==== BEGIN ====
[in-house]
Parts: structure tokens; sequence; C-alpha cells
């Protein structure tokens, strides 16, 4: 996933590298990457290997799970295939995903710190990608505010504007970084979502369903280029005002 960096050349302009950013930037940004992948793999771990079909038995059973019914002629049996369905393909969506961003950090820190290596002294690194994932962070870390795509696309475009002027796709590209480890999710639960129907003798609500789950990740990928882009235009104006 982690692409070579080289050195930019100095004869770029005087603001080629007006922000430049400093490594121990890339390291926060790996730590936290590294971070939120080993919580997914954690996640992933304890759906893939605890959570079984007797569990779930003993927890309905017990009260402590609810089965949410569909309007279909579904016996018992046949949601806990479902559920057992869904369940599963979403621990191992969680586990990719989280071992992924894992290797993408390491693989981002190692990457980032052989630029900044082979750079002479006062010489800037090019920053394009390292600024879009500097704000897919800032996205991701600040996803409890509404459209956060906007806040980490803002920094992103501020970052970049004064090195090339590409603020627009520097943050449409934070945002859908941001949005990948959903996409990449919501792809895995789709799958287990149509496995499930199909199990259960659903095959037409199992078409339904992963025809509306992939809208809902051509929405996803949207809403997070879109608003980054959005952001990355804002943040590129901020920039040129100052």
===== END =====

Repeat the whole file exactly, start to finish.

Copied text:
[in-house]
Parts: structure tokens; sequence; C-alpha cells
């Protein structure tokens, strides 16, 4: 996933590298990457290997799970295939995903710190990608505010504007970084979502369903280029005002 960096050349302009950013930037940004992948793999771990079909038995059973019914002629049996369905393909969506961003950090820190290596002294690194994932962070870390795509696309475009002027796709590209480890999710639960129907003798609500789950990740990928882009235009104006 982690692409070579080289050195930019100095004869770029005087603001080629007006922000430049400093490594121990890339390291926060790996730590936290590294971070939120080993919580997914954690996640992933304890759906893939605890959570079984007797569990779930003993927890309905017990009260402590609810089965949410569909309007279909579904016996018992046949949601806990479902559920057992869904369940599963979403621990191992969680586990990719989280071992992924894992290797993408390491693989981002190692990457980032052989630029900044082979750079002479006062010489800037090019920053394009390292600024879009500097704000897919800032996205991701600040996803409890509404459209956060906007806040980490803002920094992103501020970052970049004064090195090339590409603020627009520097943050449409934070945002859908941001949005990948959903996409990449919501792809895995789709799958287990149509496995499930199909199990259960659903095959037409199992078409339904992963025809509306992939809208809902051509929405996803949207809403997070879109608003980054959005952001990355804002943040590129901020920039040129100052």